In the past several decades, with the explosion of globalization and innovation, Mexican-American communities within growing cities have encountered a barrier that leaves an emotional mark on both the land and its individuals — the gentrification of neighbourhoods that were once called home.
We have to acknowledge that it is part of the natural cycle of life to evolve, move and change, and the same rules apply to city landscapes. However, re-envisioning and developing neighbourhoods only to raise the cost of living and displace the previous communities is a matter not to be neglected. Fortunately, this issue is not overlooked in Chicago’s Pilsen and 606 trail areas.
In March 2021, the city council of Chicago passed a one-year pilot program that charged a fee of $15,000 per building (or $5,000 per unit) for any demolition permit in Pilsen and along the 606 trails — one of the city’s in-demand real estate areas. Recently, the permit was extended to April 1, 2024. Furthermore, the money from the fees will go to support affordable housing within these areas, entrusted to the Chicago Community Land Trust.
These permits will reduce the displacement of communities with low-to-moderate income and ensure that the neighbourhood maintains its character and affordability. Housing Commissioner Marissa Novara states that demolitions have in fact declined 88% along the 606 trail and 25% in Pilsen from pre-pandemic levels.
“I’m seeing more and more different buildings being torn down and built up as condos and being rented out by all these ‘happy’ Anglo families,” said Phrito Cruz, who was born and raised in Pilsen. “It’s not anything bad to see them happy. It’s the back-story that’s frustrating. Like, oh, they feel comfortable here, when I’m over there wondering where my neighbourhood went — I just don’t see it anymore.”
Sebastián Hidalgo, an independent visual journalist who was raised and later displaced from his Chicago neighbourhood Pilsen, embodies this battle by exploring concepts of belonging and home and giving a voice to people from marginalized communities affected by displacement and gentrification. Most of Hidalgo’s practice is rooted in bringing attention to these issues within communities, creating a counter-narrative away from the primary media focus on gang activity and violence.
“As a photographer, can the work really change things? [It] is a question we can always ask ourselves and answer honestly and with humility” Hidalgo says.
“We are not saviors; we are journalists committed to change work.”
In one of his recent projects for Catchlight entitled A sense of home, Hidalgo explores ideas of home, highlighting the significance that the concept has on families and upbringings. The project is focused on Salinas, California, an area where the overcrowded housing conditions are jeopardizing the social, political and cultural elements that maintain a sense of home.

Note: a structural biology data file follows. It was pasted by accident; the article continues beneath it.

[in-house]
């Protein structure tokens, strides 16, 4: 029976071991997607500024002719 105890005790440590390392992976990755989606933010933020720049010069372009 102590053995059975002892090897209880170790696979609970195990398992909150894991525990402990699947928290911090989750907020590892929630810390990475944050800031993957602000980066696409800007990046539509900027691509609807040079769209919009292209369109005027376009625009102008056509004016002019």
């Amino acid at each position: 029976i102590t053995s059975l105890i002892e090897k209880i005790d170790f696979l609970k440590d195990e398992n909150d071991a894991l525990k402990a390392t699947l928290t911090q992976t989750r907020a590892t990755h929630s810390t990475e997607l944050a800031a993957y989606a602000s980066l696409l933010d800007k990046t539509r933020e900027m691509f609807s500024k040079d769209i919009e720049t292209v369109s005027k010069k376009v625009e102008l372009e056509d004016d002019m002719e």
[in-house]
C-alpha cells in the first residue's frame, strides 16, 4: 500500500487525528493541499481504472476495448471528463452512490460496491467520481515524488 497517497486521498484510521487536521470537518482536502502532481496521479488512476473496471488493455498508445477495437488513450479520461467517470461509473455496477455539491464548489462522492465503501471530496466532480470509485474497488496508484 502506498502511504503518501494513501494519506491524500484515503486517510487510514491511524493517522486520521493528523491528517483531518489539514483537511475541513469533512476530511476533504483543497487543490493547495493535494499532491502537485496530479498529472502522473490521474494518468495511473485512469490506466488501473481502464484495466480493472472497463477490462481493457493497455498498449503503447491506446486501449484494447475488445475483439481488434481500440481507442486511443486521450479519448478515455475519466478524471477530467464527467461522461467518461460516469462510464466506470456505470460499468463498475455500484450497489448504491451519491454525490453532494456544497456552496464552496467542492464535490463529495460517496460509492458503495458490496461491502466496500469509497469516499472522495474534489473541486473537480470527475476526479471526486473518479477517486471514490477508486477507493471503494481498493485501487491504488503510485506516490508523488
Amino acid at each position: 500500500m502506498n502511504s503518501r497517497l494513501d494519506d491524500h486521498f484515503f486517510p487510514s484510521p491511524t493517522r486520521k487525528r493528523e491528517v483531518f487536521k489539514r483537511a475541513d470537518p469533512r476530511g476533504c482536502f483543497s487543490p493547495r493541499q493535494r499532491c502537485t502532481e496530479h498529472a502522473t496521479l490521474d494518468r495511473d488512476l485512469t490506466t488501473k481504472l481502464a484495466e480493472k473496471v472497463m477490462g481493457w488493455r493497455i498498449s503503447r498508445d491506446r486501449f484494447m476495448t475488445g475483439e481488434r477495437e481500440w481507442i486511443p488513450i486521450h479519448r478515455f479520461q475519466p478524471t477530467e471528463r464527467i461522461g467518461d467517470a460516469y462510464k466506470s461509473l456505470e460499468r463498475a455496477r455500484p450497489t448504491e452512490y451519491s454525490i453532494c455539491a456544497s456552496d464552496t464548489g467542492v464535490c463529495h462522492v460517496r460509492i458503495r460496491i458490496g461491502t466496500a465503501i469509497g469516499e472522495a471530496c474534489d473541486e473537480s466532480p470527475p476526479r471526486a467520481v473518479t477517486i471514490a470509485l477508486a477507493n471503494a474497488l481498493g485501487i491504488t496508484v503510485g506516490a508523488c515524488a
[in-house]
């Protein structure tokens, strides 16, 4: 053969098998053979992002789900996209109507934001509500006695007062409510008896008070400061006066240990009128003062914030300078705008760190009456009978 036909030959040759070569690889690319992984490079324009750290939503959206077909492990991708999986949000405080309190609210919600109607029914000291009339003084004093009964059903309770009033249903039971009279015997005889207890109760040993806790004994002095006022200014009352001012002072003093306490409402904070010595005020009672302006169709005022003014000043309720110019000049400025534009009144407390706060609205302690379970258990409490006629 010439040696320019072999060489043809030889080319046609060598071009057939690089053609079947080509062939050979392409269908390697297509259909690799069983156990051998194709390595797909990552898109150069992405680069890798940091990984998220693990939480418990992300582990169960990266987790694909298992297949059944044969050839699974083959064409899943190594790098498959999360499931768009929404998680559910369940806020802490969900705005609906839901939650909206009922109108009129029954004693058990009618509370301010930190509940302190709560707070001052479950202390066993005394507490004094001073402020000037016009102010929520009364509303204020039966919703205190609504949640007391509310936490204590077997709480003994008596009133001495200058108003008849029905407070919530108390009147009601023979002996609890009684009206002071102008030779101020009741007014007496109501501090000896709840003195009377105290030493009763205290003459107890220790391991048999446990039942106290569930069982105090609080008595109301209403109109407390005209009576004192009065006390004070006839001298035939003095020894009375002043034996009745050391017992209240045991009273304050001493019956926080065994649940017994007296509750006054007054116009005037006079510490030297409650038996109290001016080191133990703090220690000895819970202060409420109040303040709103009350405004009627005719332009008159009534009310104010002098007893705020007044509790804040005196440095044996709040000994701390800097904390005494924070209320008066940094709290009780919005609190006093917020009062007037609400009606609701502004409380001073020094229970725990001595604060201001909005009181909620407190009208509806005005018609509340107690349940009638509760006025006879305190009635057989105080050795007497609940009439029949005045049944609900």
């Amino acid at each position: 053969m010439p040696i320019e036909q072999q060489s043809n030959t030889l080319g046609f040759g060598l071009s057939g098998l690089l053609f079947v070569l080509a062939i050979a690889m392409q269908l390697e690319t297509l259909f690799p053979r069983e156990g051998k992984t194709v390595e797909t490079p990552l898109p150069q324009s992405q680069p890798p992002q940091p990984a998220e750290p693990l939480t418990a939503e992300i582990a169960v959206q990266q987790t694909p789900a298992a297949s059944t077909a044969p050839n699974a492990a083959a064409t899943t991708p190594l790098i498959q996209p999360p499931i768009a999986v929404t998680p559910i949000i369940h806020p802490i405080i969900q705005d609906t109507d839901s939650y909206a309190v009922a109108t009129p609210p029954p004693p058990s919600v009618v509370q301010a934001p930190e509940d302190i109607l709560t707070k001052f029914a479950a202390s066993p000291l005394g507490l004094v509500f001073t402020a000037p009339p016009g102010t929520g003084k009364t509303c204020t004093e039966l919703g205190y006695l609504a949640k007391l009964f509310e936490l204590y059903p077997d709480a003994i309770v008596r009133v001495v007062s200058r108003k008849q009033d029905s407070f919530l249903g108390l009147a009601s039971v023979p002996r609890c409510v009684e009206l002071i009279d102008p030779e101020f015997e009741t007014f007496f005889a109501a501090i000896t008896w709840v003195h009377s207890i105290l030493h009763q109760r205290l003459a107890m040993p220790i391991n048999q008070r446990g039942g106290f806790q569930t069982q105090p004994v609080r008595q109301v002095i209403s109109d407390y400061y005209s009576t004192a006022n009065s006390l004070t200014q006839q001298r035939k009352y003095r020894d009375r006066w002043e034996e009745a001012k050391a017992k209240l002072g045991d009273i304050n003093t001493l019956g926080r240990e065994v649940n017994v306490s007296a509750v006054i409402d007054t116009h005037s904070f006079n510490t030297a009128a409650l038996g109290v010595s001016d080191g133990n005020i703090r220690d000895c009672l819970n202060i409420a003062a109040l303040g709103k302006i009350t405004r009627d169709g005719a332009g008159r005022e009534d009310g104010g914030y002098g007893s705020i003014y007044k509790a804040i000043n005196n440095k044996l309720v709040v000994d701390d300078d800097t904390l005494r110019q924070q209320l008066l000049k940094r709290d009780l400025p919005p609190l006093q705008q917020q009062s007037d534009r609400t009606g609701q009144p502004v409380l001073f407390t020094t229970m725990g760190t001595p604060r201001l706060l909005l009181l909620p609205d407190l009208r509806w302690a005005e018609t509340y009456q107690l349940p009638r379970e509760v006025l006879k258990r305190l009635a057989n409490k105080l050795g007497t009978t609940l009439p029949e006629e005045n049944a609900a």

“I will collaborate with community members, organizations and the Salinas Californian to build a more inclusive approach to my visual storytelling and create a toolkit for reporting engagement that will live beyond my time as a fellow,”Hidalgo states.
In 2018, Hidalgo was named among 12 Emerging Photographers You Should Know by The New York Times. Hidalgo's approach to visual journalism also led to him becoming part of the permanent collection at The National Museum of Mexican Fine Art at Harvard University.
Hidalgo's philosophy of work and deep connection to his subject matter led him to become an educator and cohost of The Visual Desk, a bi-weekly editorial support for freelance visual journalists who work on social and humanitarian issues. The commitment of Hidalgo to share the stories of the members of these communities embodies the motivations behind the United Nations Sustainable Development Goal for Decent Work and Economic Growth and Reduced Inequalities.
“Just being part of a team [as a journalist of color] is extremely difficult.” Hidalgo explains. “There are often a lot of microaggressions that we have to deal with…. And it does affect you…. It’s extremely challenging to be diplomatic about it, or to not have those safe spaces within the industry itself.”
Displacement and gentrification have deep historic roots and are engulfed by many factors that spread beyond the physical displacement of an individual, creating social and cultural barriers for marginalized communities that call these neighbourhoods home. Photographers like Hidalgo create an avenue of discourse between individuals of these communities and the general public that counters the prejudiced narrations of the media. Everyone is entitled to feel safe and have a place to call home.
See more of Sebastián Hidalgo here.